I have a car key fob whose batteries recently died. The coin slot says it accepts two cr2025 coin cell batteries.

But I was thinking, since a majority of coin cell batteries run at 3v, I should be able to simply substitute the battery with the biggest capacity available. So in this case I could use a cr2032.
Fortunately, the bigger batteries fit in the key fob.

But are there any side effects to using bigger capacity batteries in place of smaller capacities?

I heard rumors that bigger batteries demand more current consumption from the load, or else the chemical reaction inside the battery will slow down, thus making the battery life shorter(assuming the load has a p-channel MOSFET to cut power from the load and a button to turn on the power).

  • \$\begingroup\$ I would stick to the specs, even though I don't see any downside if it fits in. \$\endgroup\$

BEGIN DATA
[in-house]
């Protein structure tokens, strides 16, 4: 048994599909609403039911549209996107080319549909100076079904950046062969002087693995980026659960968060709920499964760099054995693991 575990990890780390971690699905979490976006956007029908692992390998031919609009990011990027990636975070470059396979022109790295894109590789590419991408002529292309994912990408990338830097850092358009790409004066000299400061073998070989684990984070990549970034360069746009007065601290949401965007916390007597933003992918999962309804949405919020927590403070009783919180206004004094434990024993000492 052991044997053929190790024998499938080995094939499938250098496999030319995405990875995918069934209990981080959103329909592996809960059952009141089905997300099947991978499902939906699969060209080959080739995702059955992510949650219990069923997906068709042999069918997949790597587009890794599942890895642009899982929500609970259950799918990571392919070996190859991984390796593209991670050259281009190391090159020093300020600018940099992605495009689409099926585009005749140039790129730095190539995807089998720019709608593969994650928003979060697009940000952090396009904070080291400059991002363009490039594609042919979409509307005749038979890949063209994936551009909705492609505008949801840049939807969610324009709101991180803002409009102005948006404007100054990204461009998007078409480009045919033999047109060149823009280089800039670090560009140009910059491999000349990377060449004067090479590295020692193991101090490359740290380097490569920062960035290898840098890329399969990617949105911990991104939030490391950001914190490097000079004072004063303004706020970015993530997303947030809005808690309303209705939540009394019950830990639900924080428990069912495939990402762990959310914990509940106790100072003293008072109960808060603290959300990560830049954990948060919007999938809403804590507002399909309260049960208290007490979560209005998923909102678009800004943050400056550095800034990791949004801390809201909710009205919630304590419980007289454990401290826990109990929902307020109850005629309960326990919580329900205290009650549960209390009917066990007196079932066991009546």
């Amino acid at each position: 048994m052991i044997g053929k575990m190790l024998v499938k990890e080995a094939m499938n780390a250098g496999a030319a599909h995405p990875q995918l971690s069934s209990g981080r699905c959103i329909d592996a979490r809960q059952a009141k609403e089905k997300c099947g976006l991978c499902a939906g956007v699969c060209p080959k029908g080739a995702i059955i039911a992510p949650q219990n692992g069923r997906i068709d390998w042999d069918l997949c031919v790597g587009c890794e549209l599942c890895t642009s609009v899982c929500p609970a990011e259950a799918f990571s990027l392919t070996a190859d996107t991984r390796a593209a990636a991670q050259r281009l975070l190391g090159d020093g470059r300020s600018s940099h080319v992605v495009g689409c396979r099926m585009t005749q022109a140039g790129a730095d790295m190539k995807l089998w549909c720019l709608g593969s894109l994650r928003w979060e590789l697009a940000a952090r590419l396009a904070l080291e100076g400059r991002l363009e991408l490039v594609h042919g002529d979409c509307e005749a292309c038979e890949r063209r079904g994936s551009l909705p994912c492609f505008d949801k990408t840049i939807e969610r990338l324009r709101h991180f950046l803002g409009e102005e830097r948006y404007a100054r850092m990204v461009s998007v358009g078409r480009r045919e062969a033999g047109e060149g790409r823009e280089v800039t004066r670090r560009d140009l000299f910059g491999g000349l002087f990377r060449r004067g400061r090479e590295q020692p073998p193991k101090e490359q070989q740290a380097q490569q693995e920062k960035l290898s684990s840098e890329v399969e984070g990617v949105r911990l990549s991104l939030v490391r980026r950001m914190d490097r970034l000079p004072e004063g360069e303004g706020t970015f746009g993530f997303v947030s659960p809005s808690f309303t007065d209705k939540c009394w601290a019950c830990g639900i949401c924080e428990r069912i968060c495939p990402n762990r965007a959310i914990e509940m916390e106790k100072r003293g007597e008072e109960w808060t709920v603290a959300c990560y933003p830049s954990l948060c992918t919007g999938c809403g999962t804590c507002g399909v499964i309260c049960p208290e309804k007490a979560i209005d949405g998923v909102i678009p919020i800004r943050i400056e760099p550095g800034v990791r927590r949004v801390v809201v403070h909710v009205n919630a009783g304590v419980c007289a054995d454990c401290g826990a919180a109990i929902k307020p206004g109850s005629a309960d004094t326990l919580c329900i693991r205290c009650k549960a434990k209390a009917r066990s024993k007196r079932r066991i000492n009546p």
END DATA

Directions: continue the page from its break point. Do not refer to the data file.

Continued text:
– Eugene Sh.
    Commented Jun 28, 2017 at 17:16

1 Answer 1


If the thicker 2032 battery does fit into 2025 coin place of your key fob, there is absolutely no side effects. Your keyfob will just last longer.

The rumors you heard are utter nonsense. If a battery has no load, it means it is in "shelf", storage mode, and in the shelf mode no "chemical reaction" happens other than the normal storage aging , as in any other battery, 2016, 2025, 2032, or else. ("chemistry slows down", if you wish).


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